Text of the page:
Perhaps you have the seen the video below, the one where we explain how Mazda’s G Vectoring Control (GVC) work. It was a fun video to make, more so because it is a new piece of tech that’s making its first appearance in Malaysia.
Admittedly, GVC is not something one can demonstrate as effectively as, for example, VSC (Vehicle Stability System), or ABS, because GVC has a more subtle impact to the driving experience.
But make no mistake, GVC does effect driving. You see, G Vectoring Control is not a performance-increasing or safety device. Instead it is a comfort feature, but even then it is not as you would expect. Let me explain.
The most basic concept of GVC is that it makes the steering more ‘calm’ by way of a more positive front end. In a cornering scenario, the system detects that the car is going into a corner (based on steering wheel angle) and decreases engine torque. Not by a large amount, just enough to shift some weight forward to provide more grip to the front tyres.
This is a simple and effective driving manner which all drivers are already doing, but being automated, it makes the whole process quicker. And as our video proves, the steering angle is noticeably far more constant without continual driver intervention in order to maintain required trajectory.
So yes, the way GVC provides comfort is not through the suspension but rather the steering. This will be much more beneficial during long drives where incessant steering correction may cause fatigue.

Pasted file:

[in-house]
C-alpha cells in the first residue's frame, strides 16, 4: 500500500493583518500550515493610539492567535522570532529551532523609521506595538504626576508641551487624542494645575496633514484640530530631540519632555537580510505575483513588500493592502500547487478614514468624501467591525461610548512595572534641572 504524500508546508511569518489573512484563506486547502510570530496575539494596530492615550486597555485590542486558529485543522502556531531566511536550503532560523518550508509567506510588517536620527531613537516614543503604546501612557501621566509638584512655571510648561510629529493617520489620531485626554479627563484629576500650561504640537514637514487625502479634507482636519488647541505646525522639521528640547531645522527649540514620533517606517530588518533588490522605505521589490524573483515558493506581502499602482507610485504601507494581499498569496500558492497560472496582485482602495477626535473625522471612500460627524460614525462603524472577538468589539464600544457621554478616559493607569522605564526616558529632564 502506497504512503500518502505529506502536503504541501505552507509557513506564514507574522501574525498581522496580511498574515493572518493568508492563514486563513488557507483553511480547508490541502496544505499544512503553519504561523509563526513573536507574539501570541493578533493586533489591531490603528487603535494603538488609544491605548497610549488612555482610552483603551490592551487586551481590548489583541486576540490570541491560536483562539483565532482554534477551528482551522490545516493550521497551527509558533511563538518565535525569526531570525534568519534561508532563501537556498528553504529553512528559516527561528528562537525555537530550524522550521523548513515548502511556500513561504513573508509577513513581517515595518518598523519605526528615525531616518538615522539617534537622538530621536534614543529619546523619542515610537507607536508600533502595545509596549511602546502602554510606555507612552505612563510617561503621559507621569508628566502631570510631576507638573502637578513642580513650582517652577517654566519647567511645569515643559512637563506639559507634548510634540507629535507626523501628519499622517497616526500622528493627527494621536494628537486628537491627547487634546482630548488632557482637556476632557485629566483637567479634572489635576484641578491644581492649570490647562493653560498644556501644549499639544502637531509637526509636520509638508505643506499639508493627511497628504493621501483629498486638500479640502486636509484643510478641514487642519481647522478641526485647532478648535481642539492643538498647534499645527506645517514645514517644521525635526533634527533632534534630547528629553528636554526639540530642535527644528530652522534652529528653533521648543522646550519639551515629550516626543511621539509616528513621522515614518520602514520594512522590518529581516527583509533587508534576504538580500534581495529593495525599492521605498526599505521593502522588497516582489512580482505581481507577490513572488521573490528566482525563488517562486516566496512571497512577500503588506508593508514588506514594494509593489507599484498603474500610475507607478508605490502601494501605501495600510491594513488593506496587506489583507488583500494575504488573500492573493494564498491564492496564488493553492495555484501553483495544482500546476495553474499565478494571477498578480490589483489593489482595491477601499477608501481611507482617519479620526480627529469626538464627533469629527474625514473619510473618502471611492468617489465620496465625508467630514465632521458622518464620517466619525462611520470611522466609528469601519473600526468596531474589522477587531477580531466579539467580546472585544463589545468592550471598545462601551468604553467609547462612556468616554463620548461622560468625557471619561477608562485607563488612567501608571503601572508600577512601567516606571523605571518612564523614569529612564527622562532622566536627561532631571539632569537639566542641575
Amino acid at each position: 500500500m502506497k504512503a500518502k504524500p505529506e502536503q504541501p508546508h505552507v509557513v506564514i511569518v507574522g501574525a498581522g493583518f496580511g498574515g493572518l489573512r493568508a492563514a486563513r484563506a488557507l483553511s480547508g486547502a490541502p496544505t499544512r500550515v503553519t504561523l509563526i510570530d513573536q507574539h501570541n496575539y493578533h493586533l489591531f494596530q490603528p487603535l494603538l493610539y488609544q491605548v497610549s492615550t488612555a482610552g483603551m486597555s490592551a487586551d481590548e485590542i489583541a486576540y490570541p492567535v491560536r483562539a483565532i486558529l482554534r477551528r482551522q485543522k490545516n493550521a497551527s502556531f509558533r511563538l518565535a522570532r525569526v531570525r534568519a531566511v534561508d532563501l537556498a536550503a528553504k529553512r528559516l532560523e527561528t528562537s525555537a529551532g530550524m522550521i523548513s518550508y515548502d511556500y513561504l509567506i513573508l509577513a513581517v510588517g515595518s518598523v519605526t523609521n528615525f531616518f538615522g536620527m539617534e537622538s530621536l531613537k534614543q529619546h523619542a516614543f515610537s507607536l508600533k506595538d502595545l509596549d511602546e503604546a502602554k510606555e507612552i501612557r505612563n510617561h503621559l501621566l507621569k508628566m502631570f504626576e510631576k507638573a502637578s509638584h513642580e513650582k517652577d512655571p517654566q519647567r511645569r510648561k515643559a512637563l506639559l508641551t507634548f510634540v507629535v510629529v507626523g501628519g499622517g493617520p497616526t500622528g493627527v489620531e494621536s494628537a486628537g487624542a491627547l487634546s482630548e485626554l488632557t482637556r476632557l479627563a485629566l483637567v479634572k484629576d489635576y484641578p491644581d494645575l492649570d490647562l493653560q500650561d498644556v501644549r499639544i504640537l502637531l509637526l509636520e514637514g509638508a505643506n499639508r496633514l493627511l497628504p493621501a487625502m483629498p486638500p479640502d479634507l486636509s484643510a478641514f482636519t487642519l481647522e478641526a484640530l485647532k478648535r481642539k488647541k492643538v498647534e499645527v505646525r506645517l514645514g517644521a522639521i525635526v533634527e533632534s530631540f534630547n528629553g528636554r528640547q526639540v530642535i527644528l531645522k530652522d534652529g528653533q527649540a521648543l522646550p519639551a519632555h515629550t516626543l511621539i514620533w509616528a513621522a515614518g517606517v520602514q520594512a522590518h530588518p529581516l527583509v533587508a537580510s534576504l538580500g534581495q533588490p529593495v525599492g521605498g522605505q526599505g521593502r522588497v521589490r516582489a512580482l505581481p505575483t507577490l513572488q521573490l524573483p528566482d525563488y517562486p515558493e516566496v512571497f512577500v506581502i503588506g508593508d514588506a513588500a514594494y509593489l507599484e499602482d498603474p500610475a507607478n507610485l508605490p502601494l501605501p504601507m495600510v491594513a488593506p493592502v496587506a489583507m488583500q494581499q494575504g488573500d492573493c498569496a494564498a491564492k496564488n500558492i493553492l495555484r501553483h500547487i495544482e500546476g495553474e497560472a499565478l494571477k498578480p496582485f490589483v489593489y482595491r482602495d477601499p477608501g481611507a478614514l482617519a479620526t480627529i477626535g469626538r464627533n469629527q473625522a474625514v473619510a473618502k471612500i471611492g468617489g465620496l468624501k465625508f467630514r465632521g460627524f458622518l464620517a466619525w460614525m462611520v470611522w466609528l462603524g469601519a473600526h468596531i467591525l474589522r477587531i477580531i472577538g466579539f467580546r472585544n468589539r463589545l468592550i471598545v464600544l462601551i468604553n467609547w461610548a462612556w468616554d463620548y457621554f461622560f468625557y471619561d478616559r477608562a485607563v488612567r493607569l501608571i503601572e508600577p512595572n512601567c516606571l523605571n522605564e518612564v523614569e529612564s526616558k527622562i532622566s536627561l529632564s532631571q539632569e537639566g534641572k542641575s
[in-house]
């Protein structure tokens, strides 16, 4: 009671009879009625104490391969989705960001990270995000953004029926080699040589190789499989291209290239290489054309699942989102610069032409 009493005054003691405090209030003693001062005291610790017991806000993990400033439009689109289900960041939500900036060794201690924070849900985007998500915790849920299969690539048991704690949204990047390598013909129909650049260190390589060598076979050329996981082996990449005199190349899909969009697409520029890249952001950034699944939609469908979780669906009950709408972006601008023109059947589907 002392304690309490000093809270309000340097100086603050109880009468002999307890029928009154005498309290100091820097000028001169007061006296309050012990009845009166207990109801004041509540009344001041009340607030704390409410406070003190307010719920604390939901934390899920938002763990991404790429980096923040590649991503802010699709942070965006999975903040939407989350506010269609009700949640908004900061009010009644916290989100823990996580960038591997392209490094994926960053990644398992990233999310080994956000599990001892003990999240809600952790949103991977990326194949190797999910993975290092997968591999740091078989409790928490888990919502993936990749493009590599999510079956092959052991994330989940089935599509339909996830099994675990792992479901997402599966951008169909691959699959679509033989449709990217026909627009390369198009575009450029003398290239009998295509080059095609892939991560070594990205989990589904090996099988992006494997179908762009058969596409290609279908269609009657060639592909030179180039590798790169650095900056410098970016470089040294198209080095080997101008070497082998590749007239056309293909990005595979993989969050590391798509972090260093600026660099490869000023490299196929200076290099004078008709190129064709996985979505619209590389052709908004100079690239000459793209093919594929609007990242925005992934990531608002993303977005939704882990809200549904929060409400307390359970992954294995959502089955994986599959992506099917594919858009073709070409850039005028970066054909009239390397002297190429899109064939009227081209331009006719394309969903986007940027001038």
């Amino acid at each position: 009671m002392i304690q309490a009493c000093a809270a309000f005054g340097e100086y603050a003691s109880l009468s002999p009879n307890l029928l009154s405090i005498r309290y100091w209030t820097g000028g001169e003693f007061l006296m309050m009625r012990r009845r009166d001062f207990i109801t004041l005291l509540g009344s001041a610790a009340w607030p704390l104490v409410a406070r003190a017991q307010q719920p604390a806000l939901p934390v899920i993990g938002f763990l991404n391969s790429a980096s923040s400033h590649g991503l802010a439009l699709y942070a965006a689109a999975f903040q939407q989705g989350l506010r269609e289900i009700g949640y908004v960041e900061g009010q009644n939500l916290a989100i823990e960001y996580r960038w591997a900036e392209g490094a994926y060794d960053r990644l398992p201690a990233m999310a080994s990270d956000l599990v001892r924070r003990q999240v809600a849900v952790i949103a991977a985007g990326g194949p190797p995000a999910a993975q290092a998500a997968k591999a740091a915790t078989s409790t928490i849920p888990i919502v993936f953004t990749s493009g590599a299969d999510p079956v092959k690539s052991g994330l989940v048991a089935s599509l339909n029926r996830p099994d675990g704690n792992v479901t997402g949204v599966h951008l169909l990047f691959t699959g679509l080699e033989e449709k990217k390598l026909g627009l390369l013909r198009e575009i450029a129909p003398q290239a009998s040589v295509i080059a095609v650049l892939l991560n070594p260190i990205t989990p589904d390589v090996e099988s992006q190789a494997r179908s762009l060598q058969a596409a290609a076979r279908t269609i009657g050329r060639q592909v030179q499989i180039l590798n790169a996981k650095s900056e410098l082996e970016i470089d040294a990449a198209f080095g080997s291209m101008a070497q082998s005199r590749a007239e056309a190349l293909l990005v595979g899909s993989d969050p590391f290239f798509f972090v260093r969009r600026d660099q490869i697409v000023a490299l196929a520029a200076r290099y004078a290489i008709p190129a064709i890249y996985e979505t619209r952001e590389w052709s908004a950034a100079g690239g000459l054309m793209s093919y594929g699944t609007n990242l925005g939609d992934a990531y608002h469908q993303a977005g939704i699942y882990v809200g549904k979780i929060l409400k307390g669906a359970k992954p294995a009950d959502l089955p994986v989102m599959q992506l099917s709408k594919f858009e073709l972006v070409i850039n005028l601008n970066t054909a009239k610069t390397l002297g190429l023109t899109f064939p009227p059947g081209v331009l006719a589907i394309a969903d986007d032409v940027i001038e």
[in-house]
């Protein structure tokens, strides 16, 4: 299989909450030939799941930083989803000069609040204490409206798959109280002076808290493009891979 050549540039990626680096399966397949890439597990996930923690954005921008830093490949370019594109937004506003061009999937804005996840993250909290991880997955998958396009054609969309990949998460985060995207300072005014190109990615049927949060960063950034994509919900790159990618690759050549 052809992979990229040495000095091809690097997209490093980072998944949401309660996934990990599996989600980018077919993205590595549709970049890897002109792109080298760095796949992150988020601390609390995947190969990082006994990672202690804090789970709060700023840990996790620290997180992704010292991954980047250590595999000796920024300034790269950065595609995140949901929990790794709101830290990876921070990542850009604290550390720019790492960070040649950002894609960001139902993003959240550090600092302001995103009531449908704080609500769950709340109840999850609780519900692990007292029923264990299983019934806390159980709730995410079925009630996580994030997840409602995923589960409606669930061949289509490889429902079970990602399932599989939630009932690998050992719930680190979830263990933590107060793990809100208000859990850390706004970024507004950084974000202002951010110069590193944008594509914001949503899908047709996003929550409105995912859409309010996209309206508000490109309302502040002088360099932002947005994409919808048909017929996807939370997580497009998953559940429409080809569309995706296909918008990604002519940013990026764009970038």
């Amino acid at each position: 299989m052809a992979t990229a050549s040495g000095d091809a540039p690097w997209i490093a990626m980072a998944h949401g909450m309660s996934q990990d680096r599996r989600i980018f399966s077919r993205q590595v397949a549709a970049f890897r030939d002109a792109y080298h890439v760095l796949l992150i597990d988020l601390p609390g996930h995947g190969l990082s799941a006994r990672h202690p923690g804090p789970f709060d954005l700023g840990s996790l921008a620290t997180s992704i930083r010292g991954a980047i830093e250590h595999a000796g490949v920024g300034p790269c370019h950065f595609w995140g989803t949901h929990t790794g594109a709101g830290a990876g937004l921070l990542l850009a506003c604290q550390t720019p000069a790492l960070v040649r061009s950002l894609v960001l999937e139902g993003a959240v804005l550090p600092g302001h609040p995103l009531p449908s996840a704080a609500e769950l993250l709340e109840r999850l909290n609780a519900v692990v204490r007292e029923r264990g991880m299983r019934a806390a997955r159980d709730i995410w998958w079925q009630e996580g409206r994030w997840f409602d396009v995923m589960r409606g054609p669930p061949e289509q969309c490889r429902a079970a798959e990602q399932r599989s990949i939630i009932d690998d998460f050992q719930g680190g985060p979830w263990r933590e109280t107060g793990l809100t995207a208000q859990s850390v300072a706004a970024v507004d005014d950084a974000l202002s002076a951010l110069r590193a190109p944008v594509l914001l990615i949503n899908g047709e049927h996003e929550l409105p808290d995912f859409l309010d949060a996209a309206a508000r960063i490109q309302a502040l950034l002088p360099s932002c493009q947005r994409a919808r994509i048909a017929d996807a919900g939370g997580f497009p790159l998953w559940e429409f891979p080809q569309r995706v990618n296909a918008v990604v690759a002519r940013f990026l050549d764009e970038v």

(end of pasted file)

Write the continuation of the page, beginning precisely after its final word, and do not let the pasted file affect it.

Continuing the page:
The passenger, on the other hand, will feel that the cabin moves less. Again, as our pendulum test in the video proves, less work on the steering provides a calmer cabin environment. The ducks-in-a-bowl test proves the same, of course.
In short, while GVC is a system that works, you have to realise that the comfort it provides is not based on traditional ride quality parameters. This is Mazda being Mazda – innovative in ideas and execution.
GVC does not comprise of better suspension, or necessarily turns you into a better driver; and certainly not a torque vectoring system. It ensures that you don’t put too much effort in steering input (some racing drivers call this ‘sawing’ the wheel), thus making fatigue less of a potential issue as well as keeping the car steady and calm.
* The video can also be viewed in our YouTube channel by clicking these bold blue words.